GNOH  – Is there a tie in you’d love to write?
Actually there’s something potentially on the horizon now, which, if it comes off, will be fantastic to do. But I don’t want to say any more about it now for fear of scuppering it. So all I will say for the moment is: Watch this space.
GNOH – Your novel The Deluge came in for a bit of stick for its ending.  Did you always plan to have it end that way?  Personally I thought the book was excellent.
Thank you. And yes, I did always plan to end it that way. The whole point of The Deluge was the personal journey of the two main protagonists, Steve Marshall and his 13 year old daughter, Abby, through an uncertain and hostile landscape. After the set-up has been established, they head off across country, from London to Scotland, with a particular mission in mind, which is to try and find Steve’s wife and son (or from Abby’s perspective, her mum and brother). Along the way they meet up with various people, and have various adventures and encounters, and their journey throws up various answers and questions with regard to the situation they now find themselves in. In that context the story achieves what I intended for it to achieve, which is that Steve and Abby complete their journey and, without giving too much away, have their own personal questions answered. However, because of the nature of the disaster – 99% of people are dead, communication networks have been wiped out, food is in chronically short supply etc – many of the larger questions are not answered, and this seemed to irk some readers (mainly American ones, it has to be said), who clearly wanted everything resolved and tied up in a nice, neat bow. These particular readers accused me of copping out, and said that the reason I didn’t provide answers to many of the questions was because I wasn’t clever enough or inventive enough to think of them. On the other hand, some readers completely ‘got’ it. They loved the ambiguity and the mystery of the novel, and its open-endedness, and recognised that this very aspect of it reflected the fact that, however many loose ends were tied up, the future would remain forever uncertain and fraught with danger for the survivors, and that the ultimate priority would simply be to remain alive.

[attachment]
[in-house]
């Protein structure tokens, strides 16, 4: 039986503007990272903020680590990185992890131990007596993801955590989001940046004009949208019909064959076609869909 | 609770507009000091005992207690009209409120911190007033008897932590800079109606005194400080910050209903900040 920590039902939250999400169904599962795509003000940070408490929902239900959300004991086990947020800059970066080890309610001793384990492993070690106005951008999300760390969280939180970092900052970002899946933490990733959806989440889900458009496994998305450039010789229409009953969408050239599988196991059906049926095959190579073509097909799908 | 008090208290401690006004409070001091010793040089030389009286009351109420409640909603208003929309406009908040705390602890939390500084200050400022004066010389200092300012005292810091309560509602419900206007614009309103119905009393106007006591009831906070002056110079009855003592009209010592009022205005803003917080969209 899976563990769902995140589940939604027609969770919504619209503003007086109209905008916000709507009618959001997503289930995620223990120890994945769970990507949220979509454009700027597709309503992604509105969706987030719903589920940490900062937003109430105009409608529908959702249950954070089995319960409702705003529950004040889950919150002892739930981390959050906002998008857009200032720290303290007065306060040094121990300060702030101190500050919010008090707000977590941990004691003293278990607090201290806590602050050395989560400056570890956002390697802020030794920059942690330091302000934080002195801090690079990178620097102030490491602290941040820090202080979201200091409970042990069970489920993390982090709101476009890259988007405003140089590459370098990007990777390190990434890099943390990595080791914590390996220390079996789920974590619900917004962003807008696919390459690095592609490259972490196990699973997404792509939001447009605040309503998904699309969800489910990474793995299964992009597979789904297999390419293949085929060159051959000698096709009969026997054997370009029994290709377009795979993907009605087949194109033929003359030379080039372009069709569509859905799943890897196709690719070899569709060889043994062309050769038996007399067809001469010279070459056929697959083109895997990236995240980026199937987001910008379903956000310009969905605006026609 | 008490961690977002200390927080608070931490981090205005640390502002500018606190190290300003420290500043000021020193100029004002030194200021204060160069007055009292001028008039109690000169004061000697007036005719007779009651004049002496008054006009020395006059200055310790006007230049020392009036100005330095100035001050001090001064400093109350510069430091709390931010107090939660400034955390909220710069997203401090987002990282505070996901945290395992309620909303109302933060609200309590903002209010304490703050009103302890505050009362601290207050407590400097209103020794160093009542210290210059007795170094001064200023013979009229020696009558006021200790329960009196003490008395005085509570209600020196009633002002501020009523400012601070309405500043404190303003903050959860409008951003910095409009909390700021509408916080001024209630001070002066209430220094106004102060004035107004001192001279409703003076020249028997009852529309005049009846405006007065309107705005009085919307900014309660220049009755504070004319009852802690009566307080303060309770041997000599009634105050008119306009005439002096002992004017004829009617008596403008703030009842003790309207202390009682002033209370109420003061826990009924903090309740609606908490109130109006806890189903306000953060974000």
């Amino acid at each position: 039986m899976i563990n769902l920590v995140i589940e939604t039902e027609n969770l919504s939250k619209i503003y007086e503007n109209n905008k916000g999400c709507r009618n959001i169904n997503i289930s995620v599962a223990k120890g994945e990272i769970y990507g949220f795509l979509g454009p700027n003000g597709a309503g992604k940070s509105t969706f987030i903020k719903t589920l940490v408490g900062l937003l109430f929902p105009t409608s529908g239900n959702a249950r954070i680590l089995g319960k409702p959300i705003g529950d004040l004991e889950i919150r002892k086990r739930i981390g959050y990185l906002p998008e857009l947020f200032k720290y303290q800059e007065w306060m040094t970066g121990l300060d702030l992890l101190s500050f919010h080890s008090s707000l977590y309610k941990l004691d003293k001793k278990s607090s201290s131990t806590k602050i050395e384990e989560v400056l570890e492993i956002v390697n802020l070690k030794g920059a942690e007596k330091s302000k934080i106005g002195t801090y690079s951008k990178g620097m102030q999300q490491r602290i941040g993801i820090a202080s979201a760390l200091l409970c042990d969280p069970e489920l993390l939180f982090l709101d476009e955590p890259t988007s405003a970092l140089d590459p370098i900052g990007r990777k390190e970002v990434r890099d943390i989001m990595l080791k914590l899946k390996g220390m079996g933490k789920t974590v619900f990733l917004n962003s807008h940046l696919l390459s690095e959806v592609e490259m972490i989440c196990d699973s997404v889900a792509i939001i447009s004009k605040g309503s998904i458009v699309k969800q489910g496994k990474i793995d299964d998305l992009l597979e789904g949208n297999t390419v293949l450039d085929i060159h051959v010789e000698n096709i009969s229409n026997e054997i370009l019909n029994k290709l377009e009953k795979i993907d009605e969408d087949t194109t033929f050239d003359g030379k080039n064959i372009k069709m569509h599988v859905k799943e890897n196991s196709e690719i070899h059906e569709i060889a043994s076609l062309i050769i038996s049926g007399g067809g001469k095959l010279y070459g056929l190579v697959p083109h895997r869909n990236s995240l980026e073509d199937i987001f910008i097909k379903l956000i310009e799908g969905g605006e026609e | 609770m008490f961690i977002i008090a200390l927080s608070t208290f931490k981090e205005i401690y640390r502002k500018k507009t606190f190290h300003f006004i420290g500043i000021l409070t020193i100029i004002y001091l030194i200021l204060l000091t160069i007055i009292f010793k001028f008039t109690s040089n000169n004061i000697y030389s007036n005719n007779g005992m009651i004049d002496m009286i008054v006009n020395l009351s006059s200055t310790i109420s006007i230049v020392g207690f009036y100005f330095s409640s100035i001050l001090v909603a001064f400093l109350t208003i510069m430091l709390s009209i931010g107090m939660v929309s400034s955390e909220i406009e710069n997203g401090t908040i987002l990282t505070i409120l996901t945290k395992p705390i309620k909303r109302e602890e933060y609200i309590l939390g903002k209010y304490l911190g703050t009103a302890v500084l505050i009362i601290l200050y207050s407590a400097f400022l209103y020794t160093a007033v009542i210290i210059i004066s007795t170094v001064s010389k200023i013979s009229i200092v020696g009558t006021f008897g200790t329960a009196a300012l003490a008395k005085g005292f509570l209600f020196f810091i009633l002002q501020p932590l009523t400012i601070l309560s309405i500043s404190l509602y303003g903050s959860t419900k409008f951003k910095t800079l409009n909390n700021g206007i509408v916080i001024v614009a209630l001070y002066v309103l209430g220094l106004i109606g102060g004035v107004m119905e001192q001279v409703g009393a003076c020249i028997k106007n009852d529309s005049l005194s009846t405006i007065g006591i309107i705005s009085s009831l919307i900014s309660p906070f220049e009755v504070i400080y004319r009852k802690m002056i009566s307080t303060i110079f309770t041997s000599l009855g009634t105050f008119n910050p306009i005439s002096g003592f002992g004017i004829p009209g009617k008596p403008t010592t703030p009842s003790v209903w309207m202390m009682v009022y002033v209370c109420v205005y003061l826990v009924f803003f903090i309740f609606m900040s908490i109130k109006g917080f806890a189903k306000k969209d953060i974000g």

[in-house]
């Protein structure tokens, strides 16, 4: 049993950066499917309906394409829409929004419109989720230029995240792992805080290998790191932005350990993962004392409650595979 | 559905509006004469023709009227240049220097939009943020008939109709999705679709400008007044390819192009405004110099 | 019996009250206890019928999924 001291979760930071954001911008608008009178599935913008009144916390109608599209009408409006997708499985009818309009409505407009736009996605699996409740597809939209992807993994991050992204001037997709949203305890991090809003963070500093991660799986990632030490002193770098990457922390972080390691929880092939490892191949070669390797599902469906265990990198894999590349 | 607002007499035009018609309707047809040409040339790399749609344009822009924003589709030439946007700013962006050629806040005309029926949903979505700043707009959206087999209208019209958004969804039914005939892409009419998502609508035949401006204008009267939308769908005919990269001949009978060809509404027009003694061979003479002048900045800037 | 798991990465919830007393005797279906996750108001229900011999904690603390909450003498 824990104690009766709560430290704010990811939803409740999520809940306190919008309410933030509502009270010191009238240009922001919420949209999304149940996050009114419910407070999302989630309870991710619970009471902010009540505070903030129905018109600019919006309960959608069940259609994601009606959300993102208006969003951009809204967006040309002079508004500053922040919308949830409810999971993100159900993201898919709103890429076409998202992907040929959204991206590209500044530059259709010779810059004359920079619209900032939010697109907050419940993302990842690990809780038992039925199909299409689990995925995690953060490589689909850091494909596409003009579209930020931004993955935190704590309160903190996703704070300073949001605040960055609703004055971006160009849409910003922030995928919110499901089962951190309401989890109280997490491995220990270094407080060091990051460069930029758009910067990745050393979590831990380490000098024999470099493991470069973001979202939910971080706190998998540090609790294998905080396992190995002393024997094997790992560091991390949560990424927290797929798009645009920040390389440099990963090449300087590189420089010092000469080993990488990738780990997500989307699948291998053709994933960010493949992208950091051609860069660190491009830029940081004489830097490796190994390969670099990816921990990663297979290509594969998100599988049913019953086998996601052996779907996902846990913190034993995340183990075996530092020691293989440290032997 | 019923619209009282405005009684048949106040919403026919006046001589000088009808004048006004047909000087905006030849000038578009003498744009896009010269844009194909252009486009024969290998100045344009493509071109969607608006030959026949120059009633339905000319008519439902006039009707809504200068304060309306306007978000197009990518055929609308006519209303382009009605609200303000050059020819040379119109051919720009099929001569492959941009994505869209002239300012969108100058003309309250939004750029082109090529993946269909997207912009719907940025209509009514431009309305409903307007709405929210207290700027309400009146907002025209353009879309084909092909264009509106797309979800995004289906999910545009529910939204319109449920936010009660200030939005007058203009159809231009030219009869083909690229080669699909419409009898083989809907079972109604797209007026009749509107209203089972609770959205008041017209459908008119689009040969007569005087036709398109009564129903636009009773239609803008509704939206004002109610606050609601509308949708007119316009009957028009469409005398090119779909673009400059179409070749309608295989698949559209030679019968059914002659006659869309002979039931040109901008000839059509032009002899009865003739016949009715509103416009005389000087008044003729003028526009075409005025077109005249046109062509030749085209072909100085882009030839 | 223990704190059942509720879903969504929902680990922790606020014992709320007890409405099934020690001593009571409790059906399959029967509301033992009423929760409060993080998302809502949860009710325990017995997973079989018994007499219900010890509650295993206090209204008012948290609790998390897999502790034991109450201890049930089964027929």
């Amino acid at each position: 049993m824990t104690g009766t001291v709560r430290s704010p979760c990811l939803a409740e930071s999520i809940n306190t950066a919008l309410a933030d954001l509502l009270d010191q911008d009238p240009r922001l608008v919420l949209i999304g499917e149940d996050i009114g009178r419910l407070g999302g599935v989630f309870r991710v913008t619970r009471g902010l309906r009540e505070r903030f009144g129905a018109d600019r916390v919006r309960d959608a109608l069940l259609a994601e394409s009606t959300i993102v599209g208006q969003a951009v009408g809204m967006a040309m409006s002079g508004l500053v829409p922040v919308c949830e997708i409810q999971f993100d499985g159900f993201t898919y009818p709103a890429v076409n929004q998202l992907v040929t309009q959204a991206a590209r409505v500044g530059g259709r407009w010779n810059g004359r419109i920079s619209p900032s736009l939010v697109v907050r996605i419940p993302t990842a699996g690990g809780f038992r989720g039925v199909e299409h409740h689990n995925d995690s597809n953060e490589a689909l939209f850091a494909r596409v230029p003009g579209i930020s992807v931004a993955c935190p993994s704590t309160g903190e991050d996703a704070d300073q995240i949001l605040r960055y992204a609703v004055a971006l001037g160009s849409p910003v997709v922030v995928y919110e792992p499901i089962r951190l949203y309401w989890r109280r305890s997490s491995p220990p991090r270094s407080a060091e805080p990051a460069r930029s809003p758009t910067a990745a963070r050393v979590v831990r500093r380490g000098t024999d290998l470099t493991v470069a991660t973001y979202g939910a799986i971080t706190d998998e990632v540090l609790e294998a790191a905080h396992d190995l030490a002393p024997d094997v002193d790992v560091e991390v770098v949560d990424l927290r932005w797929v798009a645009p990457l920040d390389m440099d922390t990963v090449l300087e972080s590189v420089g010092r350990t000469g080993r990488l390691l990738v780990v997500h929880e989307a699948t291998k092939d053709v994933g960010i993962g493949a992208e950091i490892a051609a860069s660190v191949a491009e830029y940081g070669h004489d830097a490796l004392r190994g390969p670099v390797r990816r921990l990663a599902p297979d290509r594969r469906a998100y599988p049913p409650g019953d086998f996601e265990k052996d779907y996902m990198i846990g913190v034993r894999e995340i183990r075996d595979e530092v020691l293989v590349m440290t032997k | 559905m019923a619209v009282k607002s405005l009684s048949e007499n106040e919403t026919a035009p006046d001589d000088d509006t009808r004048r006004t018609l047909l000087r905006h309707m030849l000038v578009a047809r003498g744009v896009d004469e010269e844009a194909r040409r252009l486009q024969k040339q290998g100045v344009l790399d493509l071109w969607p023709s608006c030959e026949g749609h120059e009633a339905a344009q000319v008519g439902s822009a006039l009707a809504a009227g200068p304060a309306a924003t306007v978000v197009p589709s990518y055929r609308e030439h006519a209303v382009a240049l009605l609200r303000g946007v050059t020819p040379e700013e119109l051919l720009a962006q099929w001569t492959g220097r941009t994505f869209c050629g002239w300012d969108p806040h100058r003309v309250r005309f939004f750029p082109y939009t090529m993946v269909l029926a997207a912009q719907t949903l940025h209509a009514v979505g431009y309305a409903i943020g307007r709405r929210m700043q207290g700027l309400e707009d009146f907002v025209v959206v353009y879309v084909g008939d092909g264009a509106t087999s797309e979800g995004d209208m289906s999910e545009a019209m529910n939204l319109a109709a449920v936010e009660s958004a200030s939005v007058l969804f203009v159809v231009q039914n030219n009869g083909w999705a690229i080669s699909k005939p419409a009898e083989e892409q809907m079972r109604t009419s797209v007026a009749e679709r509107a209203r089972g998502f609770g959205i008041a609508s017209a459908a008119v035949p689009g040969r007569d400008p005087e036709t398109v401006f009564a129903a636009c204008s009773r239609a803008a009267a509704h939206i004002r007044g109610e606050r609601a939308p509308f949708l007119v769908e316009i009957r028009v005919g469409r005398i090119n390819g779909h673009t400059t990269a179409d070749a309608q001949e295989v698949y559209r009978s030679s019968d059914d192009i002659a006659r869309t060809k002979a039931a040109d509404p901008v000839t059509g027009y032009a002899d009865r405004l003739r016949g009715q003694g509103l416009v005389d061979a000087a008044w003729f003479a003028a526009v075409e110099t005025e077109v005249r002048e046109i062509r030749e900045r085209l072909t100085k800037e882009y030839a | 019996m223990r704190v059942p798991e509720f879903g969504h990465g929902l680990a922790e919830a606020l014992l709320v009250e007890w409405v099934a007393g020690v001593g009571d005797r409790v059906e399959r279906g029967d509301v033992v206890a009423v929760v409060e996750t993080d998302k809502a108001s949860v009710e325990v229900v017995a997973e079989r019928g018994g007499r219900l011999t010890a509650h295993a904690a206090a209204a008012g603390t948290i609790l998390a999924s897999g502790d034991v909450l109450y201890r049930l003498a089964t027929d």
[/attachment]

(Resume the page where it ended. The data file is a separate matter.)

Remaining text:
GNOH – Do you ever feel the need to write a sequel?
Not really. I’m not a massive fan of sequels, for the simple reason that most of them just end up being pale imitations of the original. Having said that, I have pondered the possibility from time to time, and if a publisher were to offer me a decent wad of cash, then I’d seriously consider it.
GNOH – I never realised that you wrote under a pseudonym what was the reason for that, and how did you choose the name?  I’ll have to track those books down, as Ash says you gotta catch ’em all.
Well, there’s only one – FIDDLEBACK – which was published under the title THE LONELY PLACES in the US. The reason for the pseudonym is two-fold. One is that at the time the horror genre was dying on its arse, and Macmillan, who bought the book, wanted to find a new readership beyond the horror market. They therefore decided to market the novel as a psychological thriller, and asked me whether I’d mind putting the book out under a slight pseudonym, so that readers could differentiate my horror novels from my thrillers – in the same way that Iain Banks becomes Iain M. Banks for his science-fiction novels. The second reason was that FIDDLEBACK was written in first person from the viewpoint of a female protagonist, and Macmillan thought that the book would appeal less to a female thriller-reading readership if they knew it had been written by a man.
GNOH – Have you got any upcoming projects you can talk about?
I’m currently working on a couple of novels – one is the first book of an urban fantasy trilogy and the other is a dark YA fantasy with my good mate, Tim Lebbon. Both books are being written on spec, so I don’t want to say too much more about them at present. As well as those, I have some more Doctor Who and Torchwood work on the horizon, and I’ve been commissioned to write a few new short stories for various anthologies. More imminently, I have a new short story collection, LONG SHADOWS, NIGHTMARE LIGHT, coming from PS Publishing in September, and in the same month my next Doctor Who audio drama, THE HOUSE OF BLUE FIRE, starring Sylvester McCoy as the 7th Doctor, will be released on CD and download by Big Finish Productions. I also have a new short novel called IT SUSTAINS due out from Earthling Publications, hopefully before the end of the year.
GNOH – Many, many thanks Mark for doing this, I’ve been a fan of your work for a long time, and this has been a pleasure to do. 
It’s been a pleasure for me too. Thanks for asking me.
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One thought on “>An Interview With Mark Morris

  1. >Hey Jim,Great interview — you asked some very insightful questions 🙂 I'm glad you posted this, because I hadn't heard of Mark's work until now — and it rather seems as though I should have, especially with comparisons to Clive Barker! 😉 The discussion of Torchwood was a great added bonus, as well 😉 And I'm looking forward to the new urban fantasy and YA series that he has coming out 🙂 Jim, which novel/work do you suggest that someone new to Mark's work should start? Have a great weekend!Darkeva